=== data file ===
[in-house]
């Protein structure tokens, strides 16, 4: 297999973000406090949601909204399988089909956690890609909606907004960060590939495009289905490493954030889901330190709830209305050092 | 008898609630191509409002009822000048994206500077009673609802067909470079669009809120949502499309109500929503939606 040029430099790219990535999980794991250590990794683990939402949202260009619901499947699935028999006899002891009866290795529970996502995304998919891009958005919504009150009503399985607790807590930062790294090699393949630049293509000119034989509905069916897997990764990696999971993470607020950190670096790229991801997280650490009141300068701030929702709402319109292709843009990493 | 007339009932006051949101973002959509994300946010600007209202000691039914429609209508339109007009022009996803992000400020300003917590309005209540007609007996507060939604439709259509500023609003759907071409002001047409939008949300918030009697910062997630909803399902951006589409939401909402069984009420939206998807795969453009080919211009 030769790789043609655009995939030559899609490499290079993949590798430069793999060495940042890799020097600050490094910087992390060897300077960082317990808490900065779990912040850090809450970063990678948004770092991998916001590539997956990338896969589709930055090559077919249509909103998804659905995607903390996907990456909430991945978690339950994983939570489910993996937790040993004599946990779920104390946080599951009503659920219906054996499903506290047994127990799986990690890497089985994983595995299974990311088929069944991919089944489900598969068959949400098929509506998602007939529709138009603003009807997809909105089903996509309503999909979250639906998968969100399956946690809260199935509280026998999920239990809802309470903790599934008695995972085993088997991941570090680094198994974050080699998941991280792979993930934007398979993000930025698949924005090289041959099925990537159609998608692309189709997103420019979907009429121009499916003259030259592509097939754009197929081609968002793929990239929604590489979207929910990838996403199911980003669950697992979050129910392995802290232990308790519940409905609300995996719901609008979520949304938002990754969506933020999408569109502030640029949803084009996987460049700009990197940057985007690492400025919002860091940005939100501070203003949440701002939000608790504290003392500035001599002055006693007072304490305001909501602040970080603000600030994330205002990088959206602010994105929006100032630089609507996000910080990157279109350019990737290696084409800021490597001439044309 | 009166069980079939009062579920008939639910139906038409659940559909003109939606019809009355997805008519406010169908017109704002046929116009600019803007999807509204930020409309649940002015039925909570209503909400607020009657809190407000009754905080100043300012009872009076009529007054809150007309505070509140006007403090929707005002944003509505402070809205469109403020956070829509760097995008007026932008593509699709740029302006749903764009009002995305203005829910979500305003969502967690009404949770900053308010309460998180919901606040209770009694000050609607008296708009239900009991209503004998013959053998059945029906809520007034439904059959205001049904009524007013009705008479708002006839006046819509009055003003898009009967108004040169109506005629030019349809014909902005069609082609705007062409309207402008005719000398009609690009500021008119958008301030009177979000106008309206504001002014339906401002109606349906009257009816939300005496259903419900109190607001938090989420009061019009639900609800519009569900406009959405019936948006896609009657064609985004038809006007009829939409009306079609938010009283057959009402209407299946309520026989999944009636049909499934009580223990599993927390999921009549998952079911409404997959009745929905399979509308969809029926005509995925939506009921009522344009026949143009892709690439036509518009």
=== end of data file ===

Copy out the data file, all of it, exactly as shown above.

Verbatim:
[in-house]
């Protein structure tokens, strides 16, 4: 297999973000406090949601909204399988089909956690890609909606907004960060590939495009289905490493954030889901330190709830209305050092 | 008898609630191509409002009822000048994206500077009673609802067909470079669009809120949502499309109500929503939606 040029430099790219990535999980794991250590990794683990939402949202260009619901499947699935028999006899002891009866290795529970996502995304998919891009958005919504009150009503399985607790807590930062790294090699393949630049293509000119034989509905069916897997990764990696999971993470607020950190670096790229991801997280650490009141300068701030929702709402319109292709843009990493 | 007339009932006051949101973002959509994300946010600007209202000691039914429609209508339109007009022009996803992000400020300003917590309005209540007609007996507060939604439709259509500023609003759907071409002001047409939008949300918030009697910062997630909803399902951006589409939401909402069984009420939206998807795969453009080919211009 030769790789043609655009995939030559899609490499290079993949590798430069793999060495940042890799020097600050490094910087992390060897300077960082317990808490900065779990912040850090809450970063990678948004770092991998916001590539997956990338896969589709930055090559077919249509909103998804659905995607903390996907990456909430991945978690339950994983939570489910993996937790040993004599946990779920104390946080599951009503659920219906054996499903506290047994127990799986990690890497089985994983595995299974990311088929069944991919089944489900598969068959949400098929509506998602007939529709138009603003009807997809909105089903996509309503999909979250639906998968969100399956946690809260199935509280026998999920239990809802309470903790599934008695995972085993088997991941570090680094198994974050080699998941991280792979993930934007398979993000930025698949924005090289041959099925990537159609998608692309189709997103420019979907009429121009499916003259030259592509097939754009197929081609968002793929990239929604590489979207929910990838996403199911980003669950697992979050129910392995802290232990308790519940409905609300995996719901609008979520949304938002990754969506933020999408569109502030640029949803084009996987460049700009990197940057985007690492400025919002860091940005939100501070203003949440701002939000608790504290003392500035001599002055006693007072304490305001909501602040970080603000600030994330205002990088959206602010994105929006100032630089609507996000910080990157279109350019990737290696084409800021490597001439044309 | 009166069980079939009062579920008939639910139906038409659940559909003109939606019809009355997805008519406010169908017109704002046929116009600019803007999807509204930020409309649940002015039925909570209503909400607020009657809190407000009754905080100043300012009872009076009529007054809150007309505070509140006007403090929707005002944003509505402070809205469109403020956070829509760097995008007026932008593509699709740029302006749903764009009002995305203005829910979500305003969502967690009404949770900053308010309460998180919901606040209770009694000050609607008296708009239900009991209503004998013959053998059945029906809520007034439904059959205001049904009524007013009705008479708002006839006046819509009055003003898009009967108004040169109506005629030019349809014909902005069609082609705007062409309207402008005719000398009609690009500021008119958008301030009177979000106008309206504001002014339906401002109606349906009257009816939300005496259903419900109190607001938090989420009061019009639900609800519009569900406009959405019936948006896609009657064609985004038809006007009829939409009306079609938010009283057959009402209407299946309520026989999944009636049909499934009580223990599993927390999921009549998952079911409404997959009745929905399979509308969809029926005509995925939506009921009522344009026949143009892709690439036509518009």